You must pronounce the letters and sounds as the children hear them. So do not pronounce them as we call them as adults (according to the alphabet). So not: B(ee), but B(uh). Some Dutch sounds or the differences between them are challenging. It can help if you use mnemonics or gestures for this. It’s going too far to explain this here, but you’ll find more information about it if you google this. In addition, it is crucial that reading is and remains enjoyable. It helps the process enormously if reading is part of family life and, above all, seen as relaxation.
Free online Dutch teaching material
- The letters, sounds, and words that children learn to read when they follow the ‘Veilig Leren Lezen’ method can be found here in videos in a row! Attractive, short videos. ‘Leesdas Lettervos’ is a series of stories entirely in line with this and appeals to children.
- Practice from level ‘Start’ is usually used when the children learn to read with ‘Veilig Leren Lezen’.
- Don’t miss the Dutch online library with audiobooks and e-books.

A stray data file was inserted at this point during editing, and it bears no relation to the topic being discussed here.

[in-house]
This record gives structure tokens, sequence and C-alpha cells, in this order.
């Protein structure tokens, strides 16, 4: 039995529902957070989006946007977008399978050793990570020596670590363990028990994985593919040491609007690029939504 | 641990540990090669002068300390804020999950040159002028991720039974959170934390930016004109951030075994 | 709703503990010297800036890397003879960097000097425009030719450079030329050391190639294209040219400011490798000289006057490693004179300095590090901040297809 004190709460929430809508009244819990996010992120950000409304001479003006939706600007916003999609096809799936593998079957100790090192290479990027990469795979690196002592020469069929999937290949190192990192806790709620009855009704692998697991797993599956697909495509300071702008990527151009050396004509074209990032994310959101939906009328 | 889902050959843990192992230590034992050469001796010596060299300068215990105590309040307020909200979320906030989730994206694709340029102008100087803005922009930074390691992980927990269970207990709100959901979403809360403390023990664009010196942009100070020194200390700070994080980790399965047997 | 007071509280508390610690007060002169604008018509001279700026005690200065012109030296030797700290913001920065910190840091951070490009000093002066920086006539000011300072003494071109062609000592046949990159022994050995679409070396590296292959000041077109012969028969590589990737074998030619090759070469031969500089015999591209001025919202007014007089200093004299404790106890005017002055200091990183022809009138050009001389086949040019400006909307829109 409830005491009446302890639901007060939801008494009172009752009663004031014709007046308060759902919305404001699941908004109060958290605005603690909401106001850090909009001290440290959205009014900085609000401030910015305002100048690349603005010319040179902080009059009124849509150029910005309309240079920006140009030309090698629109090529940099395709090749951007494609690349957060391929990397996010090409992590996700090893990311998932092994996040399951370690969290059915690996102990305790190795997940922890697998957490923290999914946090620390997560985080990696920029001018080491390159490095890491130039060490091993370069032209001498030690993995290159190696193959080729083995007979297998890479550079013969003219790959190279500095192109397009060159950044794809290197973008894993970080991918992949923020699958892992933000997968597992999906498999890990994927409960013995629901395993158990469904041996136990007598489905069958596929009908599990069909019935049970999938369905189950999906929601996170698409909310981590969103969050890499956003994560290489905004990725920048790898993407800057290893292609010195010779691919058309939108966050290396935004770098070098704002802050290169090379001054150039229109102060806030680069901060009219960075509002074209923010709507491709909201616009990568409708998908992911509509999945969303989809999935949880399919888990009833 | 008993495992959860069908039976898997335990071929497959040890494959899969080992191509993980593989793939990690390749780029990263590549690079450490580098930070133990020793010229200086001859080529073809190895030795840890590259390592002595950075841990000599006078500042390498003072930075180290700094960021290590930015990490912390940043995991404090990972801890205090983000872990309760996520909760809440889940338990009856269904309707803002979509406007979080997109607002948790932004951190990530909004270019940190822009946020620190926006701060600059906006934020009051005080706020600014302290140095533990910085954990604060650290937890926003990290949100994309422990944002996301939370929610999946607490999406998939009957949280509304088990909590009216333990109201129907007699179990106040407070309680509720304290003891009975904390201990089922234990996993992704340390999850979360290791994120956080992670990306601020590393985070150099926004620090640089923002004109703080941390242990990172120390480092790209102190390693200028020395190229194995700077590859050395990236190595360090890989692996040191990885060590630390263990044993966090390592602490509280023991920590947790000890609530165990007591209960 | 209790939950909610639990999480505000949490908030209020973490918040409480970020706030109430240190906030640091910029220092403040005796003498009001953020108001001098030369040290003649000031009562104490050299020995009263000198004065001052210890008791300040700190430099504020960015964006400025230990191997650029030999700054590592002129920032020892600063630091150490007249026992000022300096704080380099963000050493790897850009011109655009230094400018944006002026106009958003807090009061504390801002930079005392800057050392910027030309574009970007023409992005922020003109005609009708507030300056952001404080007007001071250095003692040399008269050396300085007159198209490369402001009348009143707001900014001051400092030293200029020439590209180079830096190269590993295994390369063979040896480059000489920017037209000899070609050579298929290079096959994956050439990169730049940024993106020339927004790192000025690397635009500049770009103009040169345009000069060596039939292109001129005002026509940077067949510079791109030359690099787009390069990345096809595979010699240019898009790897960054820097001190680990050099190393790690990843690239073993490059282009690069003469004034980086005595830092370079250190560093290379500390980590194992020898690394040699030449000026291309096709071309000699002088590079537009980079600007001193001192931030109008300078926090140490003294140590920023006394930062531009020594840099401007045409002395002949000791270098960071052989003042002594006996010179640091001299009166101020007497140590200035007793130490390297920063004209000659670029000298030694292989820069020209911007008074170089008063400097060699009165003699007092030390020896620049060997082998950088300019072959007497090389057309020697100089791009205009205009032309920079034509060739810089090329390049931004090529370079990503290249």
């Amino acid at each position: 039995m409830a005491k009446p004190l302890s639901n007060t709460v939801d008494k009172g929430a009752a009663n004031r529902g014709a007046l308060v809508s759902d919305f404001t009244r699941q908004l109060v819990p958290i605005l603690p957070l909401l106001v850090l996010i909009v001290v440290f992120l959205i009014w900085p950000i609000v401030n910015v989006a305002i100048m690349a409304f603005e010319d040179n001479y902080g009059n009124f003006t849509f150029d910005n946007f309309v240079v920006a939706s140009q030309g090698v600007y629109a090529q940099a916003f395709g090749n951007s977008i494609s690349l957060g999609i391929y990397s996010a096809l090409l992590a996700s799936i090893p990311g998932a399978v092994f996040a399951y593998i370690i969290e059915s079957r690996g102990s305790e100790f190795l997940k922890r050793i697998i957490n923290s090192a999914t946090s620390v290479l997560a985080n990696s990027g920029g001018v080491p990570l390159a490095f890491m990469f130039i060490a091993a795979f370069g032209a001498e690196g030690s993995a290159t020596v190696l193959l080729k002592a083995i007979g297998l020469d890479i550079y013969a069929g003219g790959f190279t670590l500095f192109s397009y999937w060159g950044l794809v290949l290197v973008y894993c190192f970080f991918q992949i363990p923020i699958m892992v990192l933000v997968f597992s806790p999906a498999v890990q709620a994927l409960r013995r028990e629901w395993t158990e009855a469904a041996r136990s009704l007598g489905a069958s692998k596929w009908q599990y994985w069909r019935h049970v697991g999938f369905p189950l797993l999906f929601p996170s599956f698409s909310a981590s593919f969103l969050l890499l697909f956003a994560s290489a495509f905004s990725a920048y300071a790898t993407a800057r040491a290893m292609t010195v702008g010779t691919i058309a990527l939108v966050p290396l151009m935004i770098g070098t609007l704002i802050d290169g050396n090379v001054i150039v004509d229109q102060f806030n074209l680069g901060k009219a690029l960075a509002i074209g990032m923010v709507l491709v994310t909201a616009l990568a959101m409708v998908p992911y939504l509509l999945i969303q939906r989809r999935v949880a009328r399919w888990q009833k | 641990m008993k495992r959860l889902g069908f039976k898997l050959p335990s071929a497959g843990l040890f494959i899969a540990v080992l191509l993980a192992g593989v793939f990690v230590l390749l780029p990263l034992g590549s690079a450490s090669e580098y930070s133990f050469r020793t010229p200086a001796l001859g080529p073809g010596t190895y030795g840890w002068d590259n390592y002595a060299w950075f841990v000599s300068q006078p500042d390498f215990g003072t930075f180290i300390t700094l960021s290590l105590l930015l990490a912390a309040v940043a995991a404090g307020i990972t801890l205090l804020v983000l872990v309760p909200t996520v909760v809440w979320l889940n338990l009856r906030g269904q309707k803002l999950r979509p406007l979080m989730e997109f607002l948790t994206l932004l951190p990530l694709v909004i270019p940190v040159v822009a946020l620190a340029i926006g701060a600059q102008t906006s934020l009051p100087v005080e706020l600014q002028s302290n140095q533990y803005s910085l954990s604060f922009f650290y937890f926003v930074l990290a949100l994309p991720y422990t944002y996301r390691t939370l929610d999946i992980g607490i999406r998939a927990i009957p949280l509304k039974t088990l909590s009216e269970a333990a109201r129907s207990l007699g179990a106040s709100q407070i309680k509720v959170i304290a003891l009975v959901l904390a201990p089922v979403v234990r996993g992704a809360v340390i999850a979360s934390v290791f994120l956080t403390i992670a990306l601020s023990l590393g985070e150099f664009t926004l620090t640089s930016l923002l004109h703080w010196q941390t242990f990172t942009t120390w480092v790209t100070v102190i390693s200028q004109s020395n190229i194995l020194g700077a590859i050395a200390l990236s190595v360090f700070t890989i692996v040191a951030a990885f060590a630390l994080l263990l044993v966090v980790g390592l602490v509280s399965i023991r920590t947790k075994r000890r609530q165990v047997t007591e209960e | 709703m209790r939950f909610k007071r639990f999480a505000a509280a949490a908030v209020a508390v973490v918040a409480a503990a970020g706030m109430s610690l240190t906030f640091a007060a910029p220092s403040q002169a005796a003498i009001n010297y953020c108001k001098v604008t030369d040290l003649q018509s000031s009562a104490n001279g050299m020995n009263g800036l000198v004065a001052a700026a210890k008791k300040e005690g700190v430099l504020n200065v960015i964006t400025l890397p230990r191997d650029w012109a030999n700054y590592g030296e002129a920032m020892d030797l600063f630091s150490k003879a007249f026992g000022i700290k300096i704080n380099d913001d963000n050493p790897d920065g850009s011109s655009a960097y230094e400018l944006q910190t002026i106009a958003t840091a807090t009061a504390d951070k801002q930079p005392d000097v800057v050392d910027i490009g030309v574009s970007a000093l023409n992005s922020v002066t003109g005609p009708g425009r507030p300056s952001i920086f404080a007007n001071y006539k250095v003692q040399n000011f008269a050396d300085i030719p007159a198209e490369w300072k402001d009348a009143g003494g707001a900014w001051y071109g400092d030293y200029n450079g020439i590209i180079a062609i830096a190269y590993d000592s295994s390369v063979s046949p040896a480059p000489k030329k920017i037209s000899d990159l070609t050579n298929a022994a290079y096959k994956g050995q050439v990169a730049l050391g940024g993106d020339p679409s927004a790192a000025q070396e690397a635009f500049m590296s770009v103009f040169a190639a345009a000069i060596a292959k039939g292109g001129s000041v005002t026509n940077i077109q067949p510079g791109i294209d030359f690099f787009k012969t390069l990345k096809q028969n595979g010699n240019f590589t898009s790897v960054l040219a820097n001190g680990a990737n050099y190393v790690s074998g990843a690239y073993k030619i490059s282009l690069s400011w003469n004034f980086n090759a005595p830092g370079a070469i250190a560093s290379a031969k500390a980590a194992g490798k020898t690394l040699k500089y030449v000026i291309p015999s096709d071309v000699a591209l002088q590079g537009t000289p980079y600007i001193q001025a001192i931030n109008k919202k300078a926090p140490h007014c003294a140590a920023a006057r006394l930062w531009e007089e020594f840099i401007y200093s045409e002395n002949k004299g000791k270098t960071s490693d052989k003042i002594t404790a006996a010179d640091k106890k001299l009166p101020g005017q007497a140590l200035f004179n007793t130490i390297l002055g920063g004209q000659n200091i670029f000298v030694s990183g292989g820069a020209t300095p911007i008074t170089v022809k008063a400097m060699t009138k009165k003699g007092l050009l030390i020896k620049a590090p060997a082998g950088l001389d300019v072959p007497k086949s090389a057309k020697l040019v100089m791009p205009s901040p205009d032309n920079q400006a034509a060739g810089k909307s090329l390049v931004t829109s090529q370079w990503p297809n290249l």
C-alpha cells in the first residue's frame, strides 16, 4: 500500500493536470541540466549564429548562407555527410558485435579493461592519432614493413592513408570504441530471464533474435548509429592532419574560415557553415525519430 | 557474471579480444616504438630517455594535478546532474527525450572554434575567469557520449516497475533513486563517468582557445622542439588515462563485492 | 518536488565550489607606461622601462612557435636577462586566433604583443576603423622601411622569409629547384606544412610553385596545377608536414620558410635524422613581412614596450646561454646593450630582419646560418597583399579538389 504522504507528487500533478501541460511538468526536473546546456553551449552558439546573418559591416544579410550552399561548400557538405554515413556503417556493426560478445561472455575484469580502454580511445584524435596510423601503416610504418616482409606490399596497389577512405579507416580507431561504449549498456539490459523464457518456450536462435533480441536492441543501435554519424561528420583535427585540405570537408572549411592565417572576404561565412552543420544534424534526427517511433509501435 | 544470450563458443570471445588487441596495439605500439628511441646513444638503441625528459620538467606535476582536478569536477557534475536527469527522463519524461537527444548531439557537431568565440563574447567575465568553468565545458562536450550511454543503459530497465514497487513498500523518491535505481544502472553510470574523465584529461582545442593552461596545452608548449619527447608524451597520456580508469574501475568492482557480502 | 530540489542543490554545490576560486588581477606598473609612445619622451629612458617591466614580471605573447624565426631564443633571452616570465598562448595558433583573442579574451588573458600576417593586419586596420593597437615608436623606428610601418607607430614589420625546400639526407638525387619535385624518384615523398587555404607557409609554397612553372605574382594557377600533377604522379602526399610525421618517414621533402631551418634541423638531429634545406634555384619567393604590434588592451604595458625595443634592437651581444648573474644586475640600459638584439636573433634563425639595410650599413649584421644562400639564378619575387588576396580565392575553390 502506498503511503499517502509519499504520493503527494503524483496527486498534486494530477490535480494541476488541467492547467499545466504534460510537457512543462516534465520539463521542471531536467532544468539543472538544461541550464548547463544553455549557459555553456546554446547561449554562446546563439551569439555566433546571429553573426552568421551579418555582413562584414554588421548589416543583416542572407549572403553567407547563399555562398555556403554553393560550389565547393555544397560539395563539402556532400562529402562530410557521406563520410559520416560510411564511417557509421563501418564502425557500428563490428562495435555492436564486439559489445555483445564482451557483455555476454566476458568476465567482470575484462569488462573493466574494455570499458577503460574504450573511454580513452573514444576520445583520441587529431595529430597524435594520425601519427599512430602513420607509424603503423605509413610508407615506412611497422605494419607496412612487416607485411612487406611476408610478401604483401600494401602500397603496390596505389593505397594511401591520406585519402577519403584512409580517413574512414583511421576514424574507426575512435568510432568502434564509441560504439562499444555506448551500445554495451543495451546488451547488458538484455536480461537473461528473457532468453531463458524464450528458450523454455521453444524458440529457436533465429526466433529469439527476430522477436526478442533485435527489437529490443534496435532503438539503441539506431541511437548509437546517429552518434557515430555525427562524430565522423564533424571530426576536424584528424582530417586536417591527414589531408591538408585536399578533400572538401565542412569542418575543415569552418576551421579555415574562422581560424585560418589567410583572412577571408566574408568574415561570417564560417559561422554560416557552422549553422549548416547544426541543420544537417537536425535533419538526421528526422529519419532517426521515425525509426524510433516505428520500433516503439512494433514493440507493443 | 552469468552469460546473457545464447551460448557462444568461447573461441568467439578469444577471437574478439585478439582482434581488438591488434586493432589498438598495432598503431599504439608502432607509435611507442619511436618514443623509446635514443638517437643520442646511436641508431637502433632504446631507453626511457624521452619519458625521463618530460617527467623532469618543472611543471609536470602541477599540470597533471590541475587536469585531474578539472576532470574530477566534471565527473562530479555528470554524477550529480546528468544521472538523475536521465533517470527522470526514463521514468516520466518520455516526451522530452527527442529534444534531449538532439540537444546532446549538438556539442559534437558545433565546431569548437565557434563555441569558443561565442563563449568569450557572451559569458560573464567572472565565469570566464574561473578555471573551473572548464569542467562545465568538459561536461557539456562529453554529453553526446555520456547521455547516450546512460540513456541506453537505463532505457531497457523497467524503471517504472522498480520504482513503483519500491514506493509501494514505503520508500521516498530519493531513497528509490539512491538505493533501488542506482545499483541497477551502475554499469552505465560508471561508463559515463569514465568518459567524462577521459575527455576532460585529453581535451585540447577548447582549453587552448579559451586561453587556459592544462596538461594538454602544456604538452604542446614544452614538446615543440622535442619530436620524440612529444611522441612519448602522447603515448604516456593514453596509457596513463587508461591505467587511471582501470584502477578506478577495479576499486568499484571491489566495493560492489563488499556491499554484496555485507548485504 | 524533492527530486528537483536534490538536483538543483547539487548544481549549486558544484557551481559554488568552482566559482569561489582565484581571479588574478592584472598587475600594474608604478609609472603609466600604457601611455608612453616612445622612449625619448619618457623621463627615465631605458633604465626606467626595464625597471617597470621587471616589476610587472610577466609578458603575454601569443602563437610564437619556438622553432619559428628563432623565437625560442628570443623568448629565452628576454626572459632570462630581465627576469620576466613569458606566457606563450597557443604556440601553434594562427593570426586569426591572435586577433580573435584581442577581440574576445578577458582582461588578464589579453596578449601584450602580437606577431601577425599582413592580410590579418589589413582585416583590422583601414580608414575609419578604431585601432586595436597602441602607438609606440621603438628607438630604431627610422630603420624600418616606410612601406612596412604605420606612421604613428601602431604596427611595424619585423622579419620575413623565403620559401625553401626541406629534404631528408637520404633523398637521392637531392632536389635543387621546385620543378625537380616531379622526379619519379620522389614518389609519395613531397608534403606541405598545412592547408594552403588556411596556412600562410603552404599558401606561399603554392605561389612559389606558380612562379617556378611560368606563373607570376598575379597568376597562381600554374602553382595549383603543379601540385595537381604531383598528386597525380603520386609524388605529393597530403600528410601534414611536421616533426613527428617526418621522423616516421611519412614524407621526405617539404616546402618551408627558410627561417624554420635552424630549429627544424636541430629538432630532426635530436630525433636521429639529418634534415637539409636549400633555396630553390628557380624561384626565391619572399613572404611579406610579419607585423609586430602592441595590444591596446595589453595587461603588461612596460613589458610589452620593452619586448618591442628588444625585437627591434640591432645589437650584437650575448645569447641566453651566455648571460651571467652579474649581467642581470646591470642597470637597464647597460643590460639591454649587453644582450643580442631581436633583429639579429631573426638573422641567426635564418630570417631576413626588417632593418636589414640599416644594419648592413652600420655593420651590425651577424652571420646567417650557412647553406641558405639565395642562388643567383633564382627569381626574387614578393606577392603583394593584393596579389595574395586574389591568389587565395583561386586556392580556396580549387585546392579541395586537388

- Booxalive is a beautiful website with reading pleasure for all ages!
- Here you will find digital picture books from the youth library.
- You can download free books at Gratis Kinderboek.nl.
- If your children don’t know what to read, the best solution is this book finder! They can look for a book in their own age category that suits them on this website.
- You might also like to read about getting your child to read in Dutch. This article is in Dutch!
- Read and listen to all kinds of stories for different ages.
In groups 2 and 3, your child starts learning to read. It is mainly about technical reading, but the first foundations for reading comprehension will already be laid if all goes well. You can ask questions like, “What does the word you read mean? And then “what does the sentence mean?” And then “what happens in the story? What do you like? What not?” Etc.